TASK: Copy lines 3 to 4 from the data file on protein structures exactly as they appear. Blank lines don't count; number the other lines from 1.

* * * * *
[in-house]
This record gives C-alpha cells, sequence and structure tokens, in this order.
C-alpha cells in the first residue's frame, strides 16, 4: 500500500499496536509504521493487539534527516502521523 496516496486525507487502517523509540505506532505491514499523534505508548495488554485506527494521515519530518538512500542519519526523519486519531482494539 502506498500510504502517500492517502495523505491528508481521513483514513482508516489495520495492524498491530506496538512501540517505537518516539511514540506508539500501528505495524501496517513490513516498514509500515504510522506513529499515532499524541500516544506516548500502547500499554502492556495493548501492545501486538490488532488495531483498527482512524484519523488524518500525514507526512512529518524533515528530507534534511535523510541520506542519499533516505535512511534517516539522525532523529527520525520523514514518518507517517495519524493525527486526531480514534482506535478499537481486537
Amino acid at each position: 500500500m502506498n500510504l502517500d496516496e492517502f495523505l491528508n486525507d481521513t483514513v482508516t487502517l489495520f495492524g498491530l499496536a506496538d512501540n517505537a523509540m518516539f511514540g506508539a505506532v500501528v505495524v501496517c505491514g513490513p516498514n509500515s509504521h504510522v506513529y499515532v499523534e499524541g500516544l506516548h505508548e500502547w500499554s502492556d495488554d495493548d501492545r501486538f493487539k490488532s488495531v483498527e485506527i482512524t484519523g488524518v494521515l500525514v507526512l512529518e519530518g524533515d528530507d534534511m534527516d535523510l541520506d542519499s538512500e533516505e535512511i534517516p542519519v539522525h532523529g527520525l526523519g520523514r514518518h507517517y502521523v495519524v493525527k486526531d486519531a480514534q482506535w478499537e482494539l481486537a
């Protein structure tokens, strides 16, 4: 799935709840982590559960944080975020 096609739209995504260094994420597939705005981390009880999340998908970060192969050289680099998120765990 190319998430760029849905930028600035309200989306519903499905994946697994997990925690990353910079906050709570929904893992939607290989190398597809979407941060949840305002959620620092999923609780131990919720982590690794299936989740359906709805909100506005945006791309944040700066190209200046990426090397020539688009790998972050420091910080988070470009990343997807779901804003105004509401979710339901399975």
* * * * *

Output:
C-alpha cells in the first residue's frame, strides 16, 4: 500500500499496536509504521493487539534527516502521523 496516496486525507487502517523509540505506532505491514499523534505508548495488554485506527494521515519530518538512500542519519526523519486519531482494539 502506498500510504502517500492517502495523505491528508481521513483514513482508516489495520495492524498491530506496538512501540517505537518516539511514540506508539500501528505495524501496517513490513516498514509500515504510522506513529499515532499524541500516544506516548500502547500499554502492556495493548501492545501486538490488532488495531483498527482512524484519523488524518500525514507526512512529518524533515528530507534534511535523510541520506542519499533516505535512511534517516539522525532523529527520525520523514514518518507517517495519524493525527486526531480514534482506535478499537481486537
Amino acid at each position: 500500500m502506498n500510504l502517500d496516496e492517502f495523505l491528508n486525507d481521513t483514513v482508516t487502517l489495520f495492524g498491530l499496536a506496538d512501540n517505537a523509540m518516539f511514540g506508539a505506532v500501528v505495524v501496517c505491514g513490513p516498514n509500515s509504521h504510522v506513529y499515532v499523534e499524541g500516544l506516548h505508548e500502547w500499554s502492556d495488554d495493548d501492545r501486538f493487539k490488532s488495531v483498527e485506527i482512524t484519523g488524518v494521515l500525514v507526512l512529518e519530518g524533515d528530507d534534511m534527516d535523510l541520506d542519499s538512500e533516505e535512511i534517516p542519519v539522525h532523529g527520525l526523519g520523514r514518518h507517517y502521523v495519524v493525527k486526531d486519531a480514534q482506535w478499537e482494539l481486537a